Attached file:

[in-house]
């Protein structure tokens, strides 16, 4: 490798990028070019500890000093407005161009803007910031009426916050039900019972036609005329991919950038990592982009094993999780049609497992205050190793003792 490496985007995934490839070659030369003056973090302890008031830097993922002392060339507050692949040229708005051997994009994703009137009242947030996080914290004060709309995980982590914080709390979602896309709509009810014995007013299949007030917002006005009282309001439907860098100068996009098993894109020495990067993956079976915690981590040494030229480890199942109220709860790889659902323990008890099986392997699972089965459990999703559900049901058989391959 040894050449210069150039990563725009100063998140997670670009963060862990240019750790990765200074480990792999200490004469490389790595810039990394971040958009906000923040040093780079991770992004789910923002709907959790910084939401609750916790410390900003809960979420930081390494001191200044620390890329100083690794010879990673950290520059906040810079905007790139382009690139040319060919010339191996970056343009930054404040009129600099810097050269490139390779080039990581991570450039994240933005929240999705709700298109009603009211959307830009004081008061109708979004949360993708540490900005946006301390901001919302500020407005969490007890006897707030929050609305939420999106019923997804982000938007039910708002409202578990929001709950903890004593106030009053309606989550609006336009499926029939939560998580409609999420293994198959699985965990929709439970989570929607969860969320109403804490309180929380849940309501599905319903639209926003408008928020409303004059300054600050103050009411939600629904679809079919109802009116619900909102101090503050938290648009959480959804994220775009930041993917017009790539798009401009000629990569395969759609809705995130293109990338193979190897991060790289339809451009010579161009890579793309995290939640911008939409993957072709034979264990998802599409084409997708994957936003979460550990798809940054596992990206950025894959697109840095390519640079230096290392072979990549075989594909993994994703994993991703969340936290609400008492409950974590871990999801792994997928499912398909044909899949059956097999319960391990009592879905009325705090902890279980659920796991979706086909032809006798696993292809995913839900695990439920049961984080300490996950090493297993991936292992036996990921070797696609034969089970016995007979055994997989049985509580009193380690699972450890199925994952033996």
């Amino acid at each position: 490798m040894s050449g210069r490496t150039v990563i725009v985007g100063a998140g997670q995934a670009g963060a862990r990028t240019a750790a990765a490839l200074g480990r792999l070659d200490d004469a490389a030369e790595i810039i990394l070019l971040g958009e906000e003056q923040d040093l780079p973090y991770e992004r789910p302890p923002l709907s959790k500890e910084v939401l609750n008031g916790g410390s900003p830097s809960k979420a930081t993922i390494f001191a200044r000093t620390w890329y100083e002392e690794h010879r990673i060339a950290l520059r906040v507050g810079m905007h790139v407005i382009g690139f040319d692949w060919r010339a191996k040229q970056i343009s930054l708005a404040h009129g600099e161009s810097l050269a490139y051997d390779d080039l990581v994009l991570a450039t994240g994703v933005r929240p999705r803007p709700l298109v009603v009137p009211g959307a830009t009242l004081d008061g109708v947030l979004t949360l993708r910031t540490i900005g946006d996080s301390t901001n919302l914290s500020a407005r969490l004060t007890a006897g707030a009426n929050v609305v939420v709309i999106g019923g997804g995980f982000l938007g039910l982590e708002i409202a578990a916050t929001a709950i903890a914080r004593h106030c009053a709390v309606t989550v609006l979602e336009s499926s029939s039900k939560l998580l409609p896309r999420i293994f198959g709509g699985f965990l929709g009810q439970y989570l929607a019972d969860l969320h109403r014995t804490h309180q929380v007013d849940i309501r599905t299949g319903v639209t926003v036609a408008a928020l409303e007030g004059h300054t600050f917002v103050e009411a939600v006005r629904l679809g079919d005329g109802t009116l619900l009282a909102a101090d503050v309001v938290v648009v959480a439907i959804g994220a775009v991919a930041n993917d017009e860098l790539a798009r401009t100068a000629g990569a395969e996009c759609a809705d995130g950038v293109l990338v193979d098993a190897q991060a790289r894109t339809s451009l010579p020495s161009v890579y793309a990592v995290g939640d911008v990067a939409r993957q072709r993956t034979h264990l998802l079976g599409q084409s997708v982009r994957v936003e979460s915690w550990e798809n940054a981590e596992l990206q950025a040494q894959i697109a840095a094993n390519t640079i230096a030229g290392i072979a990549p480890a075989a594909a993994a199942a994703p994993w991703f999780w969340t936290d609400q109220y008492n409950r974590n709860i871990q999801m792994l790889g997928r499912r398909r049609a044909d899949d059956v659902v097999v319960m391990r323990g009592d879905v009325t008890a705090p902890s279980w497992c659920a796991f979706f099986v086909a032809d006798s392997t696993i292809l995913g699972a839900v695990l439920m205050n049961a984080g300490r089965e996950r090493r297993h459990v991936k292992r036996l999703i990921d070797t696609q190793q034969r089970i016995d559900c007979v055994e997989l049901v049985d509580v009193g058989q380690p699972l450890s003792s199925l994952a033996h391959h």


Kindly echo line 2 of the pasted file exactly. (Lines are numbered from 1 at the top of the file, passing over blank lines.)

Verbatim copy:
């Protein structure tokens, strides 16, 4: 490798990028070019500890000093407005161009803007910031009426916050039900019972036609005329991919950038990592982009094993999780049609497992205050190793003792 490496985007995934490839070659030369003056973090302890008031830097993922002392060339507050692949040229708005051997994009994703009137009242947030996080914290004060709309995980982590914080709390979602896309709509009810014995007013299949007030917002006005009282309001439907860098100068996009098993894109020495990067993956079976915690981590040494030229480890199942109220709860790889659902323990008890099986392997699972089965459990999703559900049901058989391959 040894050449210069150039990563725009100063998140997670670009963060862990240019750790990765200074480990792999200490004469490389790595810039990394971040958009906000923040040093780079991770992004789910923002709907959790910084939401609750916790410390900003809960979420930081390494001191200044620390890329100083690794010879990673950290520059906040810079905007790139382009690139040319060919010339191996970056343009930054404040009129600099810097050269490139390779080039990581991570450039994240933005929240999705709700298109009603009211959307830009004081008061109708979004949360993708540490900005946006301390901001919302500020407005969490007890006897707030929050609305939420999106019923997804982000938007039910708002409202578990929001709950903890004593106030009053309606989550609006336009499926029939939560998580409609999420293994198959699985965990929709439970989570929607969860969320109403804490309180929380849940309501599905319903639209926003408008928020409303004059300054600050103050009411939600629904679809079919109802009116619900909102101090503050938290648009959480959804994220775009930041993917017009790539798009401009000629990569395969759609809705995130293109990338193979190897991060790289339809451009010579161009890579793309995290939640911008939409993957072709034979264990998802599409084409997708994957936003979460550990798809940054596992990206950025894959697109840095390519640079230096290392072979990549075989594909993994994703994993991703969340936290609400008492409950974590871990999801792994997928499912398909044909899949059956097999319960391990009592879905009325705090902890279980659920796991979706086909032809006798696993292809995913839900695990439920049961984080300490996950090493297993991936292992036996990921070797696609034969089970016995007979055994997989049985509580009193380690699972450890199925994952033996």